Sunday, May 20, 2018

Race Report: Bluenose Marathon Weekend - Boyne Clarke 15k

I'm snuggled in by a fire tonight recovering from my first race since last fall - the Bluenose 15k, which I ran this morning in just over 1:38. I haven't downloaded my Garmin data yet so I can't tell you precisely how much elevation was involved but, judging by the way my legs feel, it wasn't insignificant. (Not surprisingly, organizers avoid highlighting elevation info on the event website. Halifax is no place to come for a Boston qualifying time.)

The day started early because we hoped to be on the road by 6:15 to make it to the city in time for my 8:15 start. I woke up at 4:00 to pee, then laid awake listening to rain pound on the roof until the alarm went off at 5:30. By then, the rain had let up some and temperatures were mild enough that I resisted the temptation to bail and scurried to get ready, while Husband made coffee and fed the critters. We scarfed down over-sized pieces of mum's delicious blueberrry pie before finally hitting the road at 6:25.

The drive to the city was largely uneventful - though the rain got worse as we headed downtown. After a quick stop for a pee at a gas station on Quinpool Road, we lucked out and snagged a parking spot a kilometre or so from the start line. Amazingly, I stopped twice more to pee before lining up! Apparently, nervousness is a diuretic. Who knew?!

As we waited for the gun to go off, it was still pouring rain so I kept my jacket on, figuring I could take it off and tie it around my waist if the rain let up and I got too warm - which is exactly what happened just a few kilometres in. Next time, I'll take the risk of being a bit cold and leave my jacket with Husband.

Once the race was underway, I was pleasantly surprised at how good I felt. I had tapered thoroughly over the past week, running only a few kilometres in all, and made a conscious effort to run an easy pace for the first few kilometres so that I'd have plenty of gas in the tank for the long hills ahead. I also resisted the temptation to check my Garmin since my only goal was to finish "upright and smiling". Instead, I ran "by feel" -  running "easy" up hills, and as fast I felt like running down them.

The route took us around Citadel Hill and along Agricola Street to North Street, where we made a right turn and headed downhill for a couple of blocks before starting the first climb up and over the Angus L. MacDonald Bridge. I hadn't run across the bridge since it reopened to pedestrian traffic a few months ago so it was fun checking it out, and of course I enjoyed the long descent to Wyse Road on the Dartmouth side. Unfortunately, after Wyse, there was a series of longass climbs up Nantucket, across Slayter, and up Woodland before we turned to run down a steep hill past Mic Mac Mall to Lake Banook. My legs were tired and tight by the time I reached the relatively flat path that took us around the lake, but I got a wee break when I stopped for one last pee just past the 9k mark. (I know! I've no idea where it all came from!)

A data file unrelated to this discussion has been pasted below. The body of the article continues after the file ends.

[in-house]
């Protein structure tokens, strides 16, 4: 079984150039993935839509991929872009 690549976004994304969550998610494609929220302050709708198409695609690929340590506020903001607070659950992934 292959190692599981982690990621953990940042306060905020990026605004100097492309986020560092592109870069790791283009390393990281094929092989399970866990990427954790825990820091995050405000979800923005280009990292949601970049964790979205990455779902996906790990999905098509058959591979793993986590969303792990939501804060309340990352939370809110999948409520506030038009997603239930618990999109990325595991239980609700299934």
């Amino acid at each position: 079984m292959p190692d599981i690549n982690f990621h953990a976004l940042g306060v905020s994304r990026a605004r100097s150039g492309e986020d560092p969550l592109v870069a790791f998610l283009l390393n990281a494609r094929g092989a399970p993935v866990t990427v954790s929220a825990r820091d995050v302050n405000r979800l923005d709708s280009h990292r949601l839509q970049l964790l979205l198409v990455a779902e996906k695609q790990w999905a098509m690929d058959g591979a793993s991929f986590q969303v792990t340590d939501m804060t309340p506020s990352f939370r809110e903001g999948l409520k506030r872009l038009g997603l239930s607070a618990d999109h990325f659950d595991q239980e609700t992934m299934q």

As we circled Lake Banook and headed back towards the harbour, I was in familiar territory since I run there regularly, and the long descent to the water gave my legs a chance to recover a bit before it was time to tackle four last hills en route to the finish line. The first took us up Alderney Drive to Wyse Road, where local race organizer and photographer, Tim Chesnutt, took this shot. I look much happier than I actually felt at that moment.

The second hill took us up and over the bridge, the third up a steep block from the base of the bridge to Gottingen Street, and the last up Brunswick Street to the finish line. I had to walk for a minute at the top of the bridge, which gave me the chance to grab this quick photo.

Fortunately, having previously run 4 other Bluenose events (the 5k, 10k, half and full marathons), I knew better than to sprint to the finish line. The last time I did that, I came perilously close to losing my breakfast. This time out, I focused on covering the last 300 metres as quickly as I could without inducing vomiting, and crossed the line in a chip time of 1:38:12 - not bad at all, given all the hills and my minimalist approach to training. Here's a pic of me with race mascot, Myles, after the race.

My takeaways from this experience? First, running "by feel" really seems to work for me - especially on hilly routes. I'm a decent downhill runner so can make up a lot of time on descents as long as I don't push too hard on the climbs. Second, Husband's help was invaluable in getting me to the start line - and I don't mean just today. With one thing and another, it's been tough to train this spring, and there's no way I'd have managed it without his unwavering love, support and encouragement. (Thanks, honey!!) Third, race volunteers are awesome. Hundreds of them braved miserably wet and windy conditions and gave up huge chunks of their long weekend so that a few thousand runners could do what they love, raising hundreds of thousands for charity in the process. It's wonderful that so many people are willing to help year after year. Hats off and sincere thanks to all of them!

It's too soon to say what my next race will be. Husband and I are heading "across the pond" to Ireland on vacation soon and I don't expect to run much while we're there - though we hope to do plenty of hiking. Added to which, I may soon have exciting news to share - news that will have major implications for all aspects of my life, including my training. More on that when/if things come together.

Until then, happy running and writing, friends!

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